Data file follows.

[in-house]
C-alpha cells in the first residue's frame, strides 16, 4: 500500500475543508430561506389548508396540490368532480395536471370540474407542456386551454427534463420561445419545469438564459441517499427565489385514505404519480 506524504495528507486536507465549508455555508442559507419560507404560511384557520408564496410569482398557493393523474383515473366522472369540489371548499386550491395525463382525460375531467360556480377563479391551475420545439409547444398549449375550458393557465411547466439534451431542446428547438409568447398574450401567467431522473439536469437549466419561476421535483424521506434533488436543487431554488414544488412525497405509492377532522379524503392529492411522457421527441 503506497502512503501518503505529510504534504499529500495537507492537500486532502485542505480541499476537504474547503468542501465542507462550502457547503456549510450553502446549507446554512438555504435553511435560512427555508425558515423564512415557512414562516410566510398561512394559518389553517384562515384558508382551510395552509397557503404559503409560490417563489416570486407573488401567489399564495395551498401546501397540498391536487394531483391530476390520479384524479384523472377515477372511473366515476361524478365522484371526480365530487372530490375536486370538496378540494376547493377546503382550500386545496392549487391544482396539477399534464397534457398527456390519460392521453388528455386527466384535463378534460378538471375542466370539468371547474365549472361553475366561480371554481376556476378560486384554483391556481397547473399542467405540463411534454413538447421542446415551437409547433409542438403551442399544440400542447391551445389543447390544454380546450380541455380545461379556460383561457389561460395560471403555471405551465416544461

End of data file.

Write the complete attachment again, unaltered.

[in-house]
C-alpha cells in the first residue's frame, strides 16, 4: 500500500475543508430561506389548508396540490368532480395536471370540474407542456386551454427534463420561445419545469438564459441517499427565489385514505404519480 506524504495528507486536507465549508455555508442559507419560507404560511384557520408564496410569482398557493393523474383515473366522472369540489371548499386550491395525463382525460375531467360556480377563479391551475420545439409547444398549449375550458393557465411547466439534451431542446428547438409568447398574450401567467431522473439536469437549466419561476421535483424521506434533488436543487431554488414544488412525497405509492377532522379524503392529492411522457421527441 503506497502512503501518503505529510504534504499529500495537507492537500486532502485542505480541499476537504474547503468542501465542507462550502457547503456549510450553502446549507446554512438555504435553511435560512427555508425558515423564512415557512414562516410566510398561512394559518389553517384562515384558508382551510395552509397557503404559503409560490417563489416570486407573488401567489399564495395551498401546501397540498391536487394531483391530476390520479384524479384523472377515477372511473366515476361524478365522484371526480365530487372530490375536486370538496378540494376547493377546503382550500386545496392549487391544482396539477399534464397534457398527456390519460392521453388528455386527466384535463378534460378538471375542466370539468371547474365549472361553475366561480371554481376556476378560486384554483391556481397547473399542467405540463411534454413538447421542446415551437409547433409542438403551442399544440400542447391551445389543447390544454380546450380541455380545461379556460383561457389561460395560471403555471405551465416544461